IHT Planning and Gift with Reservation of Benefit

Have you been thinking about inheritance tax (IHT) lately? It’s surprising how often it rears its head. But, there are a couple of main anti-avoidance rules to be mindful of whenever considering IHT planning. As such, we want to take a brief look at ‘gift with reservations of benefit.’

 

Gift with Reservation of Benefit

 

  • During lifetime, individuals may choose to gift assets out of their estate to other individuals, trusts or even companies to reduce the taxable value of their estate for Inheritance Tax purposes.

 

  • Typically, a gift to an individual would be a Potentially Exempt Transfer (PET), whereby the gift remains in the donor’s estate, but will become exempt from Inheritance Tax once the donor survives for 7 years following the date of gifting.

 

  • There are anti-avoidance rules designed to cover instances where individuals may gift assets to other individuals, but may retain the asset for their own personal use.

 

What is a Gift with Reservation of Benefit?

 

  • It is where an individual gives away an asset but continues to be able to benefit from that.

 

  • The most common example is where the donor gifts their house to a donee (i.e. their child), but continues to live in the property.

 

IHT implications of a GWROB:

 

  • Where an individual makes such a gift, the effect of the anti-avoidance rules is to treat the asset as still forming part of the donor’s estate at the date of death.

 

  • So for instance, if the donor continues to live in a donated property until the date of their death, the house is still treated as being in the donor’s death estate and will remain fully chargeable to Inheritance Tax.

 

Some exceptions are permitted, such as where:

 

  • The donor pays the donee a full market rent for use of the property that they have donated;

 

  • The donor is virtually excluded from benefiting from use of the asset (for example, they only visit or stay in the property periodically), or;

 

  • The donor stays with the donee in a donated property for domestic purposes, such as to receive medical care from the donee.

Pre-Owned Assets

 

Some individuals have attempted to avoid the Gift With Reservation of Benefit rules by making a cash gift instead.

They may do this by selling an asset, such as a house, but then gifting cash proceeds to another, who may then purchase an asset that the donor subsequently uses.

The most common scenario is where a donor sells a house, gives the cash proceeds to the donee, who then buys a new house that the donor subsequently lives in with the donee.

 

The Pre-Owned Assets rules impose an income tax charge on benefits received by the former owner of the property.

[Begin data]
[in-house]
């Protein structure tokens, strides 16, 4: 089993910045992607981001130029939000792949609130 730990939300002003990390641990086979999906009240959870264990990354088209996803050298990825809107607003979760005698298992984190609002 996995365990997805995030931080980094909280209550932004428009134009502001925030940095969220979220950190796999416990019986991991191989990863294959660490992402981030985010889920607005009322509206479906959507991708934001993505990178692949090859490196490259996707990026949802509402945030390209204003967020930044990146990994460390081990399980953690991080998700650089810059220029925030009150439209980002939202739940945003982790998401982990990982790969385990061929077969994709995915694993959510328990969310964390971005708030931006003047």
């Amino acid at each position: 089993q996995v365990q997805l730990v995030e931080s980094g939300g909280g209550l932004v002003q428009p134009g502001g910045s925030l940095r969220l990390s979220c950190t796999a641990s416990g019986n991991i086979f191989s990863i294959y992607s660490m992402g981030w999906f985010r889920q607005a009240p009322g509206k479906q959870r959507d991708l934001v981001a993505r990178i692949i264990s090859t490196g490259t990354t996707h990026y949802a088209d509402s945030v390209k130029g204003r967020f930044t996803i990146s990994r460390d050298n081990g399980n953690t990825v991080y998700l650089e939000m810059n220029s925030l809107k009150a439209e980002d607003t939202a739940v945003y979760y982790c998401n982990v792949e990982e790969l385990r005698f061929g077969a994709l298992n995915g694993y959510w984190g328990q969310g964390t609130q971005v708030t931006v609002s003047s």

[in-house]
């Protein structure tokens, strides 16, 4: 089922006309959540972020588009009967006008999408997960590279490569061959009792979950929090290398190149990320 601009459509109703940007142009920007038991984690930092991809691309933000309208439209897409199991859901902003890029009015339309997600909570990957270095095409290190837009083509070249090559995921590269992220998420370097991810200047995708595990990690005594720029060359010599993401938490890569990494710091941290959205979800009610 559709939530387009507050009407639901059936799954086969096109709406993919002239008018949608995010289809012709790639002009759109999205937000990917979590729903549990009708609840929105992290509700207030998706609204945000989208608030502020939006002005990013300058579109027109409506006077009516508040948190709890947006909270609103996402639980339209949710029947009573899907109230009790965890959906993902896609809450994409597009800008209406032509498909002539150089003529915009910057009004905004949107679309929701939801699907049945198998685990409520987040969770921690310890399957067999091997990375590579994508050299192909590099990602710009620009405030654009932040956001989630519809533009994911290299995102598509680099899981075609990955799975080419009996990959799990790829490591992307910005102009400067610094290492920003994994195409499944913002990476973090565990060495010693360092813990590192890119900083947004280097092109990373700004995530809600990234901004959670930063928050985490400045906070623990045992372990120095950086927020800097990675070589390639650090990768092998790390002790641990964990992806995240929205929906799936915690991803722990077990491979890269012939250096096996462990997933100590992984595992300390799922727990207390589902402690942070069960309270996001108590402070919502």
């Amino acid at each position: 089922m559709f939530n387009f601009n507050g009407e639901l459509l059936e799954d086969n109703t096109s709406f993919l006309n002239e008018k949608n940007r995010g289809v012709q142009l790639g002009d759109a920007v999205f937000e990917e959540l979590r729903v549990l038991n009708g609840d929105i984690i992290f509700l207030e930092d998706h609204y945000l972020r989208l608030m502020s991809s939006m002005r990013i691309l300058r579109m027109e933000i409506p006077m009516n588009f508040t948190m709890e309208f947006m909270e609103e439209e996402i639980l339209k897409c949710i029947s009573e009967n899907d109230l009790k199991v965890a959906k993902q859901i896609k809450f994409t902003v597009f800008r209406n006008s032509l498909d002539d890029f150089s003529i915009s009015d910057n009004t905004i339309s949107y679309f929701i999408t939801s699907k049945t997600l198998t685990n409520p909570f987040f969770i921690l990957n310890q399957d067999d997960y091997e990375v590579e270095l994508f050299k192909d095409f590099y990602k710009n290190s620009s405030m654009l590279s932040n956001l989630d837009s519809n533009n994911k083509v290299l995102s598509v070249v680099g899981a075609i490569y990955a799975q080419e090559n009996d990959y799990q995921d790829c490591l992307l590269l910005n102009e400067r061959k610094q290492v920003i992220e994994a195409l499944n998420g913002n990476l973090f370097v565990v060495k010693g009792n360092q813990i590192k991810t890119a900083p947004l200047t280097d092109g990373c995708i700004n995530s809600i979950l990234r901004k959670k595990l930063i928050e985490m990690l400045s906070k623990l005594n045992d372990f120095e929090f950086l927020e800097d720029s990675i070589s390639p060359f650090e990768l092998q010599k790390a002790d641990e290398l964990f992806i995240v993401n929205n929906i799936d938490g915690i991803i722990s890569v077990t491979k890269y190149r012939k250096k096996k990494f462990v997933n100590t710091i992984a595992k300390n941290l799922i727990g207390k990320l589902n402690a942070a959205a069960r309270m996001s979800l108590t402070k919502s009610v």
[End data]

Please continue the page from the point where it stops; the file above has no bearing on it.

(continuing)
An income tax charge is only imposed in situations where:

 

  1. the former owner benefits directly or indirectly from an asset they previously
    owned
    ; and
  2. the transfer is not within the Gift with Reservation of Benefit rules.

How the income tax charge is calculated depends on the type of asset.

 

Where the Pre-Owned Assets rules apply, the income calculated must be declared on a Self-Assessment Tax Return by the donor.

 

An exception is where the total Pre-Owned Assets tax charges in a year do not exceed £5,000.

 

A donor may elect to not be subject to the Pre-Owned Assets tax charge. However, the drawback is that the original transfer made by the donor will be treated as a Gift With Reservation of Benefit, meaning that the original transfer falls back into the donor’s estate and could be subject to Inheritance Tax.

 

Struggling with Tax?

 

As with all areas of Tax, complexities do arise. It can be difficult to understand the jargon and to know whether you are compliant. As such, it is always best to seek professional advice if you are at all unsure. We can help you there! With a team of seasoned Tax specialists, we can talk you through the complexities. So, please do take us up on one of our free introductory meetings. There, we can talk through your concerns and help you understand what we do and how we do it. There really is no need to struggle – with us by your side we will be partnering in your success in no time!

Tax Director, Tom Foster
Author Bio

Tom Foster – Tax Director

Tom is the Head of Taxation at Lewis Brownlee. Having joined the firm from a top 20 accountancy practice in March 2014. His expertise and dedication led to his promotion to Tax Director in April 2017. With over 20 years of experience as a general tax practitioner, Tom has a wealth of knowledge in assisting both individuals and businesses to manage their tax affairs efficiently and legally.

Tom’s areas of expertise include Capital Gains Tax, Inheritance Tax Planning, EMI Share Schemes, Property Taxation, Personal Tax Planning, EIS and SEIS, Trusts and Estates, Research & Development, and Tax Investigations.

 

 

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